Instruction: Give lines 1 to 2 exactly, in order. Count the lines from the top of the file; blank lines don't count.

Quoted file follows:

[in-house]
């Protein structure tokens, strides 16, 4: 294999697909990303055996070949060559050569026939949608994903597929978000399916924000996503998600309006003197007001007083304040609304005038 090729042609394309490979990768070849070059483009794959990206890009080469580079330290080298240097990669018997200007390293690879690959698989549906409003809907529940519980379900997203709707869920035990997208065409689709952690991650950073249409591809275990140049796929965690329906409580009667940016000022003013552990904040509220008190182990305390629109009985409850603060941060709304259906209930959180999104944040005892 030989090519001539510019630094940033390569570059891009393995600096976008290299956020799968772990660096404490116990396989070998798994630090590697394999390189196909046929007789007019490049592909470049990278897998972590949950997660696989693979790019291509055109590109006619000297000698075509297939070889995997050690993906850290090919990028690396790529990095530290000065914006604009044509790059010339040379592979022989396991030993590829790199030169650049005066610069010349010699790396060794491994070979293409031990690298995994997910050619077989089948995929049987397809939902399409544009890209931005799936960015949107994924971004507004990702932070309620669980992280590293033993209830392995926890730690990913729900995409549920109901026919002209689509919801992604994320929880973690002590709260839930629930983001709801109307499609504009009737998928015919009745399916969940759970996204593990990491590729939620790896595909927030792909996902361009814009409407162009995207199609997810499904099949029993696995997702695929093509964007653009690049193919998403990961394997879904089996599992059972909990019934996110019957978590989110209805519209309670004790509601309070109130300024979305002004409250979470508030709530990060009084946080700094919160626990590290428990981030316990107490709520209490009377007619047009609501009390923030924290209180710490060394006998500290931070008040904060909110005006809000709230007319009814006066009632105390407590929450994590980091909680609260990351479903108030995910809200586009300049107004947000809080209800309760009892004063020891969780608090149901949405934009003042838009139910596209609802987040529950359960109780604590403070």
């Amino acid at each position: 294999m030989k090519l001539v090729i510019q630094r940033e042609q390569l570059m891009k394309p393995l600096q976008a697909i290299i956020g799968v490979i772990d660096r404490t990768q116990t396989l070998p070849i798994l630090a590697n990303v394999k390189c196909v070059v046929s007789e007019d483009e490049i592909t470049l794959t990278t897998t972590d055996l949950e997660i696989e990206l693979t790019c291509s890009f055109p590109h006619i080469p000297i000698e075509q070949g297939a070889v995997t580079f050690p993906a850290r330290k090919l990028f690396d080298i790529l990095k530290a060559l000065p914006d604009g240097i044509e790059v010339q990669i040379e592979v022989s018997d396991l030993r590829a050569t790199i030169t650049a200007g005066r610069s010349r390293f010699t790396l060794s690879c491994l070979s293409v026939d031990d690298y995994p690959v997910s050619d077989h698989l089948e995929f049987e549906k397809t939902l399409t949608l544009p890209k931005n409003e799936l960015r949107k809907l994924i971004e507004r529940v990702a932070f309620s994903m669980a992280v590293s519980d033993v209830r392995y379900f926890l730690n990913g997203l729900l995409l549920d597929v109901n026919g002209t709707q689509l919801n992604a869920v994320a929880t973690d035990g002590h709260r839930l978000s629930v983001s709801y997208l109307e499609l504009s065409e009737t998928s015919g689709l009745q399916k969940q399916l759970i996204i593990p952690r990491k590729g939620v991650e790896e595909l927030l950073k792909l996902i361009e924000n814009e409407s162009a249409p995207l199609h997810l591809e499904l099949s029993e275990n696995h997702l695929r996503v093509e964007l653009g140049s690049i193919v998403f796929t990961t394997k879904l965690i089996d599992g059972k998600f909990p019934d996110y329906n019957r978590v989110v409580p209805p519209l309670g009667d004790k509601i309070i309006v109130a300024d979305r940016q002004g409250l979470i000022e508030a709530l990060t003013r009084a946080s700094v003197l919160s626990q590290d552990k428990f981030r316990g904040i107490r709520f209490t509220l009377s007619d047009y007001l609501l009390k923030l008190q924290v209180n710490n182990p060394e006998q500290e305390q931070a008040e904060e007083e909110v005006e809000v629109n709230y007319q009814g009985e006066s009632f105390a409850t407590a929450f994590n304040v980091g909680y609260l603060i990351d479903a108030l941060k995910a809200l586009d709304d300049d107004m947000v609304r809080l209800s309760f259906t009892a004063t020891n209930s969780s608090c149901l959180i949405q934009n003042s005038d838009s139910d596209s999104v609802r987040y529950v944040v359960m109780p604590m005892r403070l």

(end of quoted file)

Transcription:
[in-house]
């Protein structure tokens, strides 16, 4: 294999697909990303055996070949060559050569026939949608994903597929978000399916924000996503998600309006003197007001007083304040609304005038 090729042609394309490979990768070849070059483009794959990206890009080469580079330290080298240097990669018997200007390293690879690959698989549906409003809907529940519980379900997203709707869920035990997208065409689709952690991650950073249409591809275990140049796929965690329906409580009667940016000022003013552990904040509220008190182990305390629109009985409850603060941060709304259906209930959180999104944040005892 030989090519001539510019630094940033390569570059891009393995600096976008290299956020799968772990660096404490116990396989070998798994630090590697394999390189196909046929007789007019490049592909470049990278897998972590949950997660696989693979790019291509055109590109006619000297000698075509297939070889995997050690993906850290090919990028690396790529990095530290000065914006604009044509790059010339040379592979022989396991030993590829790199030169650049005066610069010349010699790396060794491994070979293409031990690298995994997910050619077989089948995929049987397809939902399409544009890209931005799936960015949107994924971004507004990702932070309620669980992280590293033993209830392995926890730690990913729900995409549920109901026919002209689509919801992604994320929880973690002590709260839930629930983001709801109307499609504009009737998928015919009745399916969940759970996204593990990491590729939620790896595909927030792909996902361009814009409407162009995207199609997810499904099949029993696995997702695929093509964007653009690049193919998403990961394997879904089996599992059972909990019934996110019957978590989110209805519209309670004790509601309070109130300024979305002004409250979470508030709530990060009084946080700094919160626990590290428990981030316990107490709520209490009377007619047009609501009390923030924290209180710490060394006998500290931070008040904060909110005006809000709230007319009814006066009632105390407590929450994590980091909680609260990351479903108030995910809200586009300049107004947000809080209800309760009892004063020891969780608090149901949405934009003042838009139910596209609802987040529950359960109780604590403070």